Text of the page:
United States District Court, E.D. New York
MEMORANDUM & ORDER
MARGO K. BRODIE, District Judge.
Defendant Tushar Walia is charged in a two-count indictment with conspiracy to distribute and possess with intent to distribute XLR11 and attempted possession of XLR11 with intent to distribute, in violation of Title 21, United States Code, Sections 841(b)(1)(C) and 846. Currently before the Court is Defendant's motion to suppress post-arrest statements and tangible evidence obtained after a search of Defendant's cellular telephone and certain packages, and Defendant's application for a hearing concerning five photographic identifications made by witnesses. For the reasons discussed below, the Court denies Defendant's motion to suppress his post-arrest statements and tangible evidence without a hearing. The Court will hold a hearing to determine whether the photographic identifications were unduly suggestive.
According to the complaint filed on March 12, 2014 in support of an application for an arrest warrant for Defendant, on or about March 6, 2014 and again on March 8, 2014, agents from Homeland Security Investigations of the United States Department of Homeland Security ("HIS"), detained a total of eight suspicious packages (four on each day), which packages had been shipped from China and were destined for a storage locker in Queens, New York, rented by "Anup Shah." (Compl. ¶ 1.) The packages contained a substance that was tested and determined to contain XLR 11, a synthetic cannabinoid which is a Schedule I controlled substance. ( Id. )
On or about March 11, 2014, HIS agents delivered the seized packages to the storage locker and conducted surveillance. (Compl. ¶ 4.) The agents observed Defendant collect the packages from the storage locker and subsequently placed Defendant under arrest. ( Id. ¶¶ 4-6.) After reading Defendant his Miranda rights, Defendant admitted that he used the name Anup Shah as an alias. ( Id. ¶ 6.) Defendant also stated that he believed the packages contained synthetic cannabis and that he had received approximately 10 to 12 packages per week since early 2013, earning approximately $20, 000 to reship the packages to various addresses in California. ( Id. ) Shortly after his arrest, agents searched the packages and Defendant's cellular telephone pursuant to Defendant's written consent and determined that the packages contained XLR 11. ( Id. ¶ 8.)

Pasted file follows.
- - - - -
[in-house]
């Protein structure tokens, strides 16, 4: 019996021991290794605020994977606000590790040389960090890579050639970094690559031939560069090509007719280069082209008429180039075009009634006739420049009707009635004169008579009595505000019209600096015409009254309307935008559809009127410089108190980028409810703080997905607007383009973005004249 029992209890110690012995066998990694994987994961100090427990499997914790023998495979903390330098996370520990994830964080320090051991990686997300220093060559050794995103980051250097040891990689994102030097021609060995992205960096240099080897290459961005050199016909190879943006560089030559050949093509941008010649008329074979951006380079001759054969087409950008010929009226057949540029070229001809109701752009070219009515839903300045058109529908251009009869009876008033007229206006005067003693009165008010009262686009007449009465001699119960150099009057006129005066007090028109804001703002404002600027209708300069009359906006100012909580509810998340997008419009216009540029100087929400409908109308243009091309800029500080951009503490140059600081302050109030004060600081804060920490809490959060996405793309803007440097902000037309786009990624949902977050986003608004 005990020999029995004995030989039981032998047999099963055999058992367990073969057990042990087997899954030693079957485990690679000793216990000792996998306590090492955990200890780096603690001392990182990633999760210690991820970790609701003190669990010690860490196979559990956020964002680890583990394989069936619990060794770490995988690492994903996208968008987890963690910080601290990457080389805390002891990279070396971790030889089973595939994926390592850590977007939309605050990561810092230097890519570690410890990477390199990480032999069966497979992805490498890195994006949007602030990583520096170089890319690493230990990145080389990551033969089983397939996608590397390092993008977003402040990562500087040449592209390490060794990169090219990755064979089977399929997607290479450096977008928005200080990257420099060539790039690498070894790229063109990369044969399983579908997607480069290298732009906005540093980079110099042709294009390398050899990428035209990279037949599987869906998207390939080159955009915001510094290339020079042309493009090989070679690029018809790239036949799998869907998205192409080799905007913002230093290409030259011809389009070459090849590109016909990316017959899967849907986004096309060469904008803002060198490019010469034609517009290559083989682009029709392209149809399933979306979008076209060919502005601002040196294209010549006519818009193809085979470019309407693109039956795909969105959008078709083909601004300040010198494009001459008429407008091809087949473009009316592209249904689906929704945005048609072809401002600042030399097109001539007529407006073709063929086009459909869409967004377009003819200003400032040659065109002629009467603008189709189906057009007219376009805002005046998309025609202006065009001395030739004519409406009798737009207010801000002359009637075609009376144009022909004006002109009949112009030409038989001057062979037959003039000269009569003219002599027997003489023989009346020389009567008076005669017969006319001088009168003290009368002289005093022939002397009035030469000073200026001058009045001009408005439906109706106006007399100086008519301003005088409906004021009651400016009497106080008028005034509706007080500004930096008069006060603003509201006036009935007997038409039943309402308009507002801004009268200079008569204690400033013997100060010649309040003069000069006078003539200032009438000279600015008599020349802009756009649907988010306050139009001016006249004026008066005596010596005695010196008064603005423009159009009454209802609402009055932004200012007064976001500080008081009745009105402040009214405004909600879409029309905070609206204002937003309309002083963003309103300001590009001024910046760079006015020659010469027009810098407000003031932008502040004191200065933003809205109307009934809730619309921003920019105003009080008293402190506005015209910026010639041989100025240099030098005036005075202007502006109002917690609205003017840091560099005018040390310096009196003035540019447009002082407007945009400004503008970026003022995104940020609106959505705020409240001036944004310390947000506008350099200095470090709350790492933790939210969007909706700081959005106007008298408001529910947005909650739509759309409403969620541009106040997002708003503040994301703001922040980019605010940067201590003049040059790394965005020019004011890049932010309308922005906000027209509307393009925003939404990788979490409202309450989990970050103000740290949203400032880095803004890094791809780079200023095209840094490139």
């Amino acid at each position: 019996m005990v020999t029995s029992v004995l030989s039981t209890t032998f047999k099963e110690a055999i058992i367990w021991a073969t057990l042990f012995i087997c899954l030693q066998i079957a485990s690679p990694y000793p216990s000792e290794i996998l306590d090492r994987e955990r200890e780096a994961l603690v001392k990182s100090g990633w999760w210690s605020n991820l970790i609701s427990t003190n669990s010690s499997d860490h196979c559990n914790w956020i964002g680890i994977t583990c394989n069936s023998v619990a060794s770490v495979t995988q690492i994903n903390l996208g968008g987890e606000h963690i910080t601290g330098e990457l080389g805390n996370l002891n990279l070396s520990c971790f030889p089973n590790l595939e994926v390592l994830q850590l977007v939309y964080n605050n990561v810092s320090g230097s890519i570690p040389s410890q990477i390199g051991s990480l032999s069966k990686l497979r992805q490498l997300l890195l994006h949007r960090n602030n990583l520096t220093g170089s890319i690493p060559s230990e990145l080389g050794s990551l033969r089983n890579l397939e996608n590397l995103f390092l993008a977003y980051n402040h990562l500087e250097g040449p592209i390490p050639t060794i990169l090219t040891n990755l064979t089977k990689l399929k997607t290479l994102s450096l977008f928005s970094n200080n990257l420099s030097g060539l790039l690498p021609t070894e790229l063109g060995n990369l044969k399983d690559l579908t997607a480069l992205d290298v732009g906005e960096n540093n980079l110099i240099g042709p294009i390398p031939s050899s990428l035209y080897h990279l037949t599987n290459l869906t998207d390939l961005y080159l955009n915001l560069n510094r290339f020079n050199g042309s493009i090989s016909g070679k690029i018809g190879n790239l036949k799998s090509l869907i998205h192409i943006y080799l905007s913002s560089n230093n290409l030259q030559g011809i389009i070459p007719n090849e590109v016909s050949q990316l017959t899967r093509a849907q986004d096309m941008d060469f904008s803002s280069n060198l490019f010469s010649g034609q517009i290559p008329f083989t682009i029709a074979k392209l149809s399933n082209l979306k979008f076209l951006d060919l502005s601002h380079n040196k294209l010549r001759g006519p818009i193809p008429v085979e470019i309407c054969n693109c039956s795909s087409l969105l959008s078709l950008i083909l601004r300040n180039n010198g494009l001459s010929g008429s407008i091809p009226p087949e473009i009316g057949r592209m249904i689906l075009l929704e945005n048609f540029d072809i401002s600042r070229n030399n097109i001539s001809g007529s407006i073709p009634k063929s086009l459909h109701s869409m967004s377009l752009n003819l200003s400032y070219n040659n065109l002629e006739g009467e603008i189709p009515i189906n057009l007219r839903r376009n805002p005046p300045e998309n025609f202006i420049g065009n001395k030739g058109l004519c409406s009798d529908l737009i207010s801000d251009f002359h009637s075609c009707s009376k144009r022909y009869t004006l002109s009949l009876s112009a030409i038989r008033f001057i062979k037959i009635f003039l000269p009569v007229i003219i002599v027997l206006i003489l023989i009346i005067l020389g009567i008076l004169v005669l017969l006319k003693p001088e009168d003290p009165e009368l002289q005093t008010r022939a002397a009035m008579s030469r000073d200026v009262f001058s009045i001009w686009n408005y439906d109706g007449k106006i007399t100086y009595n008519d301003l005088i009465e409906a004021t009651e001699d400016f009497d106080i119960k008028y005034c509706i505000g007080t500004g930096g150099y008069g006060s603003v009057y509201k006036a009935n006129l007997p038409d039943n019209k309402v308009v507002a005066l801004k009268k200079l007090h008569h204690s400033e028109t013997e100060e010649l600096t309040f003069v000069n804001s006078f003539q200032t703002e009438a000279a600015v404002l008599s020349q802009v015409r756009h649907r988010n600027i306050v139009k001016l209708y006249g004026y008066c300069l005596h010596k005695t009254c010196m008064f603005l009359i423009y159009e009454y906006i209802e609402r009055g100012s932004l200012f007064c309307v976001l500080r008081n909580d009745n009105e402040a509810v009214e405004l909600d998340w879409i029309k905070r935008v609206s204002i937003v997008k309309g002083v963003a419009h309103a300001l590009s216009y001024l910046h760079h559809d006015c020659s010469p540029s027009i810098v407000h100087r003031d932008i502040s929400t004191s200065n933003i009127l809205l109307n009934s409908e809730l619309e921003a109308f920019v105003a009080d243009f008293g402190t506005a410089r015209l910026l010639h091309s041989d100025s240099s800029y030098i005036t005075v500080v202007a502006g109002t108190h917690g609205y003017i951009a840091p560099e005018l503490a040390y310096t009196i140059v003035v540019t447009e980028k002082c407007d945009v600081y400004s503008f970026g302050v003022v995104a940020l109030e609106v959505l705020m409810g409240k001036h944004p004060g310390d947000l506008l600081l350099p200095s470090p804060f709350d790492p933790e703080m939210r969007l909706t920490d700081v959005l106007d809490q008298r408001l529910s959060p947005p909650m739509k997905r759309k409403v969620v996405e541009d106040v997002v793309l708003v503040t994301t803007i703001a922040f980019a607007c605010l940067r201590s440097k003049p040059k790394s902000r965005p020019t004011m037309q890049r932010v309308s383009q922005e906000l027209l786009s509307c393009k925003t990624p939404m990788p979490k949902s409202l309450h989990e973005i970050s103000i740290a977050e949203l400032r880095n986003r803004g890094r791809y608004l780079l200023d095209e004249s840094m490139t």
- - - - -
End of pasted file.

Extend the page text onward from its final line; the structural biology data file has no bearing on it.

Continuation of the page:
On or about March 9, 2014 and March 10, 2014, agents showed photographic arrays to five individuals, all of whom identified Defendant as the individual known to them as Anup Shah. (Government's Memorandum of Law in Opposition to Defendant's Motion to Suppress at 4-5.)
a. Motion to suppress statements and evidence
"[A]n evidentiary hearing on a motion to suppress ordinarily is required if the moving papers are sufficiently definite, specific, detailed, and nonconjectural to enable the court to conclude that contested issues of fact going to the validity of the search are in question." Jones v. United States, 365 F.Appx. 309, 310 (2d Cir. 2010) (citing United States v. Pena, 961 F.2d 333, 339 (2d Cir. 1992)). While a defendant's allegations that he was not advised of his Miranda rights is sufficient to require an evidentiary hearing, see United States v. Mathurin, 148 F.3d 68, 69-70 (2d Cir. 1998) (per curiam), such a hearing is not required if the defendant's papers in support of the motion to suppress do not create a dispute over a material fact, see United States v. Caming, 968 F.2d 232, 236 (2d Cir. 1992). See also Jones, 365 F.Appx. at 310 (finding no abuse of discretion in not holding an evidentiary hearing where "there was no material factual dispute...."); United States v. Pierce, No. 06-CR-42, 2007 WL 1175071, at *3 (E.D.N.Y. Apr. 19, 2007) ("Absent a contested issue of material fact, a defendant is not entitled to an evidentiary hearing.") (citing Pena, 961 F.2d at 339); United States v. Robinson, 153 F.Supp.2d 188, 191 (E.D.N.Y. 2001) ("[A] district court is not required to hold an evidentiary hearing if the defendant's moving papers did not state sufficient facts which, if proven, would have required the granting of the relief requested.'") (quoting United States v. Culotta, 413 F.2d 1343, 1345 (2d Cir. 1969); United States v. Fruchter, 104 F.Supp.2d 289, 308 (S.D.N.Y. 2000) ("A motion to suppress does not require a hearing unless there is a factual dispute.") (citing Pena, 961 F.2d at 339).